Diabetes is a life-threatening health condition that affects millions of people around the world. Those of us who suffer from diabetes are either unable to produce insulin or cannot successfully process it. Insulin is a hormone that allows our cells to absorb glucose from the bloodstream and convert it to energy. A diagnosis of diabetes for yourself or a loved one can be scary, but it is possible to successfully manage the condition and lead a full life.
Diabetes is a complex issue affecting a person’s overall physical and mental health. Both type 1 and type 2 diabetes are chronic and have no known cure. The third type, gestational diabetes, is a rare complication of pregnancy that usually resolves on its own once the baby is born. The good news is that all forms of diabetes can be successfully managed with proper care.
Normally, sugars and starches in the carbohydrates we eat are converted into glucose by the enzyme amylase found in saliva and the small intestine. Once the food we eat is broken down, glucose enters the liver. The liver controls the release of glucose into the bloodstream. Special cells in the pancreas monitor blood glucose levels. When glucose levels rise, beta cells in the pancreas respond by secreting the hormone insulin. Insulin acts like a key unlocking the mechanism that allows glucose to enter the cells in our muscles and other tissues where it is either converted into energy for immediate use or into fat for long-term storage.
People with type 1 diabetes don’t produce enough insulin, while people with type 2 diabetes do produce insulin, but it doesn’t work as effectively as it should.
Today diabetes affects about 1 in 10 people worldwide—about 537 million. In most countries between 5 and 10% of the population has some form of diabetes. In Pakistan almost 1 in 3 people are affected, while in Mauritania only 1 in 50 people have the condition. Although the correlation of diabetes with growing rates of obesity and the use of highly processed foods may seem to indicate that this is a distinctly modern problem, that’s not really the case.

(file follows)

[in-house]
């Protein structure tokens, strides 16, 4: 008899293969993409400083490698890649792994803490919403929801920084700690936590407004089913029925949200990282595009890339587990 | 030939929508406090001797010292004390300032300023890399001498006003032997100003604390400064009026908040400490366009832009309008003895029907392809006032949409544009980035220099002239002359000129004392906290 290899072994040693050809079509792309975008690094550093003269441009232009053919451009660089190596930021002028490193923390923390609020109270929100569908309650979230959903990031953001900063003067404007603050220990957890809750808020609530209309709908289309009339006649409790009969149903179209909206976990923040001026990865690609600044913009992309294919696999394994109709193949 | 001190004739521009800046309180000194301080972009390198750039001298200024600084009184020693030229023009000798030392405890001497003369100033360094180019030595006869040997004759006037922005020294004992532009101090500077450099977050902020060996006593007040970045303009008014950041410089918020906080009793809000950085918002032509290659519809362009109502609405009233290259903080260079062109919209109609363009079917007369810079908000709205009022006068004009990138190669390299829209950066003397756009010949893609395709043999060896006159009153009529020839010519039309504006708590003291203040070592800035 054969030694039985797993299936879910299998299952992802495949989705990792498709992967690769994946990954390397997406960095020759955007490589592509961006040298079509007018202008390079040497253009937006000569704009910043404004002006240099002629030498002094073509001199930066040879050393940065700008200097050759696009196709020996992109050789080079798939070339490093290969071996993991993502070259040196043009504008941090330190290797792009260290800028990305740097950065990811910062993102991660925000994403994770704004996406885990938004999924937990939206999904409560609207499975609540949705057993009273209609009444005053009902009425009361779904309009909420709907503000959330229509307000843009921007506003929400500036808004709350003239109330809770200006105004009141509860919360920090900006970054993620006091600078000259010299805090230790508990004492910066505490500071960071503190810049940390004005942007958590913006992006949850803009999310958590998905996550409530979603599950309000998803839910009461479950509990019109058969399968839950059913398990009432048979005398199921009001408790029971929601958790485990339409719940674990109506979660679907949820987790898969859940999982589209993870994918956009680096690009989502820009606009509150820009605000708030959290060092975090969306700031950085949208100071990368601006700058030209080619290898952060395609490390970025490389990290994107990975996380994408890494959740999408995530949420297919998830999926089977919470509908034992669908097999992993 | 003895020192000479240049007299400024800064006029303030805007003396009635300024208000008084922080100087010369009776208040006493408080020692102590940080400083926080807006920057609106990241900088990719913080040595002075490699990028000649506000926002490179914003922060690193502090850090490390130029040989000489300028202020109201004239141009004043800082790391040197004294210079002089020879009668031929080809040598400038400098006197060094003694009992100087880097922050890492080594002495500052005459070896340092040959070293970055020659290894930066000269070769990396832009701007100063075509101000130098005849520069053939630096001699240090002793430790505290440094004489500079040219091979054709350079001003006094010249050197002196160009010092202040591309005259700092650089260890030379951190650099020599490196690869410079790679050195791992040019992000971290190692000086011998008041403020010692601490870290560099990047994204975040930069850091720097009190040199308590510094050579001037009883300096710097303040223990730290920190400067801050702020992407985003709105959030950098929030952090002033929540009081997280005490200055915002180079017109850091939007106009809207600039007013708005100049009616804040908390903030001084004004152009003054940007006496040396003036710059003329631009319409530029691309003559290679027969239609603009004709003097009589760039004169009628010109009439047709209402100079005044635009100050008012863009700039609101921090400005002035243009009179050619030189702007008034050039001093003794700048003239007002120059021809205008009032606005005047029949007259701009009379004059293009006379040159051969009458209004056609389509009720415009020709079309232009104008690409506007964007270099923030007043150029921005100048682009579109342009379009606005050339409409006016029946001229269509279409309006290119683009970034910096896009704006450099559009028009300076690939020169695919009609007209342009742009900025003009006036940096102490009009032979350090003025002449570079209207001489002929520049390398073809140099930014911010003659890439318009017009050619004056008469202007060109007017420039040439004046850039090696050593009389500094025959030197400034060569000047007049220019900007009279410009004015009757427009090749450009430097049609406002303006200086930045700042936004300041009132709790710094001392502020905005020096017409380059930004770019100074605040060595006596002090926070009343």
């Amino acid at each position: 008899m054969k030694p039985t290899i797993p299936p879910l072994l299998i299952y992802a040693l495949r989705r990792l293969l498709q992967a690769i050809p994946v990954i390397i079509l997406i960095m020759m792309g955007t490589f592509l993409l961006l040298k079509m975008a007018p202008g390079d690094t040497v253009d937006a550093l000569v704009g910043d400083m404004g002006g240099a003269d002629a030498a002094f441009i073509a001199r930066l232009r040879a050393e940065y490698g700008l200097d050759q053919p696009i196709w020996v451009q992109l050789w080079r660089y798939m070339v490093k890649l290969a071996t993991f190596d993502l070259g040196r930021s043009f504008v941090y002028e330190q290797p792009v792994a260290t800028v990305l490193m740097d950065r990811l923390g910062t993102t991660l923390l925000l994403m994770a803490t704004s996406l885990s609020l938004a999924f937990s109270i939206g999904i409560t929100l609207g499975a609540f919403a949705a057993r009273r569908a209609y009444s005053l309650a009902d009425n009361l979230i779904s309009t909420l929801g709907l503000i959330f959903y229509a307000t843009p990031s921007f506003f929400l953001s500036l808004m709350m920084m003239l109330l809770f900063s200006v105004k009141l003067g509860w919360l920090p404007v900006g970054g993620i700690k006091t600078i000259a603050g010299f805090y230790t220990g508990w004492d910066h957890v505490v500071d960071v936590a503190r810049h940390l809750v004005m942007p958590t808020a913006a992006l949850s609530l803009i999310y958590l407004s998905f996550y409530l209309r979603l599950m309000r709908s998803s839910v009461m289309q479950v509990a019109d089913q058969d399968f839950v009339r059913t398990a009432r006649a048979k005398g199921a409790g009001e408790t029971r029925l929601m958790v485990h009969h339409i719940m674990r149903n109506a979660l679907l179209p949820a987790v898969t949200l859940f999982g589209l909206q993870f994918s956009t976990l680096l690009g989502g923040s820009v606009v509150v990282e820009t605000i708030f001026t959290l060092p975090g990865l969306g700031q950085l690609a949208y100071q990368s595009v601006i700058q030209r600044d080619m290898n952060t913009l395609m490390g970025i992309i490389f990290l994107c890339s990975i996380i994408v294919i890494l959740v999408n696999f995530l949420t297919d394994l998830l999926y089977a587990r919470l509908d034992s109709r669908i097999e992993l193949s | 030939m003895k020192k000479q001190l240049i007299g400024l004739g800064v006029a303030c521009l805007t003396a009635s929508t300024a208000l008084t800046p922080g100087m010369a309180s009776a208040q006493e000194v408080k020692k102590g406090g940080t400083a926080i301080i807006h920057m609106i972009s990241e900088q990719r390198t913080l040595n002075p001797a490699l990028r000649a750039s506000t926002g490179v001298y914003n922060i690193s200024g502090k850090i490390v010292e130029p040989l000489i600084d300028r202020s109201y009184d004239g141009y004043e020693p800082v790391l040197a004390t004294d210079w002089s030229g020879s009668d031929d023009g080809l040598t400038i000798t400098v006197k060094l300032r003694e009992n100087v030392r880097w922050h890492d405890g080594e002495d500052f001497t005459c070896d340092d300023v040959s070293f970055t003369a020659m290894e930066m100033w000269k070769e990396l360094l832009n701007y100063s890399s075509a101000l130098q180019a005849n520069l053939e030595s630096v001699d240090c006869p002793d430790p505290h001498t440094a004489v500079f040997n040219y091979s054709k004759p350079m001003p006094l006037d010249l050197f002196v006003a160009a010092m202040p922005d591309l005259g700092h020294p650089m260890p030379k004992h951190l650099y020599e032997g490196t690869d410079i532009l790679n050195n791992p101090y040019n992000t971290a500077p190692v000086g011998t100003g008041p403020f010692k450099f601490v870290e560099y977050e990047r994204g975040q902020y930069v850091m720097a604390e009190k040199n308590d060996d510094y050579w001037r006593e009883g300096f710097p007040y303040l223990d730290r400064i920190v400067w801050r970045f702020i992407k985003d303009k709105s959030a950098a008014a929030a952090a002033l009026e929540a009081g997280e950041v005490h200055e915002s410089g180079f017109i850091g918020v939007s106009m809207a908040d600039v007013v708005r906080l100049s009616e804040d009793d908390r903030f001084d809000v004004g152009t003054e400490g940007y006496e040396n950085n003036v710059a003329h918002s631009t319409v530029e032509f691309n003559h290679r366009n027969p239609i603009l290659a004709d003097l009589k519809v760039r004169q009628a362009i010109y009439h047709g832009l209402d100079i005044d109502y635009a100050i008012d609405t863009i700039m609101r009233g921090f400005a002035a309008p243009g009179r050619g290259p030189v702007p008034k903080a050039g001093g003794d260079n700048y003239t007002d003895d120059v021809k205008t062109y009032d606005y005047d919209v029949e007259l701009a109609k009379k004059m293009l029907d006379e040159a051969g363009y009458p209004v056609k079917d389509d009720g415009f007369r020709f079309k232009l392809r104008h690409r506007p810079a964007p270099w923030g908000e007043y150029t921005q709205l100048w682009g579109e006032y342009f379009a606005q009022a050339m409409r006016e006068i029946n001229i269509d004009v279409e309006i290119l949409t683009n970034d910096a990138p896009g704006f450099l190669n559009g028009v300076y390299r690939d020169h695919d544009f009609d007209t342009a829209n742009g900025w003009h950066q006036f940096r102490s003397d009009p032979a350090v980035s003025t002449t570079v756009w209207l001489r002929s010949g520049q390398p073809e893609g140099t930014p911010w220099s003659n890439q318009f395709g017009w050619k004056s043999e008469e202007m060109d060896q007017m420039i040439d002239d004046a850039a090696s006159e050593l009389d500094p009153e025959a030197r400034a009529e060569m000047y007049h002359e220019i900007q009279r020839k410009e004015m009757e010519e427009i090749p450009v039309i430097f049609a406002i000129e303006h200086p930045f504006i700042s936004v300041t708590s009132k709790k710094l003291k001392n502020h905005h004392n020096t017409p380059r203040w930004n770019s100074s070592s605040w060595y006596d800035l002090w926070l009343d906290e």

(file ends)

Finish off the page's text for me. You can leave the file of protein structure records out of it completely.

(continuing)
A description of the disease was found in an Ancient Egyptian manuscript from around 1500 BC, and the term diabetes, “to pass through”, was used by a physician in Ancient Greece to refer to excessive urination, one method the body uses to eliminate excess sugar and a common symptom of diabetes suffers. In the past, diabetes was diagnosed by tasting the urine of a patient to detect sweetness.
It was only in 1921 that the hormone insulin, now the primary treatment for type 1 diabetes, was first isolated and the first experiments were performed to understand its role in regulating blood sugar. Prior to this discovery, most sufferers remained undiagnosed, and even if their problem was identified, they often died all too soon of diabetes-related complications. Over the past century, we have learned a great deal about how to successfully manage this condition and related symptoms.
Type 1 diabetes is an autoimmune condition that leads the body to mistakenly destroy its beta cells, specialised cells in the pancreas that produce insulin.
It is typically diagnosed in infants and young children but can also begin in adulthood. Type 1 diabetes is not caused by diet or lifestyle; it is considered a genetic condition, but an environmental trigger may also be involved. Only 5–10 % of diabetes sufferers have type 1 diabetes.
To avoid serious systemic consequences, people with type 1 diabetes must closely monitor their blood sugar levels and control glucose absorption by taking insulin daily. This can be especially challenging with small children but daily insulin intake procedure gets easier with familiarity and practice. The regimen must be continued throughout one’s lifetime as there is currently no known cure.
Insulin can be administered by syringe, insulin pen (with a pre-measured dose), or insulin pump—a small device attached to the skin that delivers a frequent, low basal dose of insulin throughout the day plus an additional, high-dose bolus at mealtimes through a small catheter. Pumps come in a variety of models that have some important differences. They are generally more consistent and accurate but must be filled, programmed, and monitored, and it can take some time to learn to use one correctly.
Your doctor can help you decide on the system that best matches your needs and lifestyle. You should always have some insulin injections on hand in case the pump malfunctions.
Type 2 diabetes, also known as insulin resistance, is by far the most common form of diabetes. In people with type 2 diabetes, the pancreas produces insulin, but the cells do not respond to it as they should. The pancreas steps up insulin production, but this is not enough to allow the cells to process blood glucose and generate the energy the body the needs to function.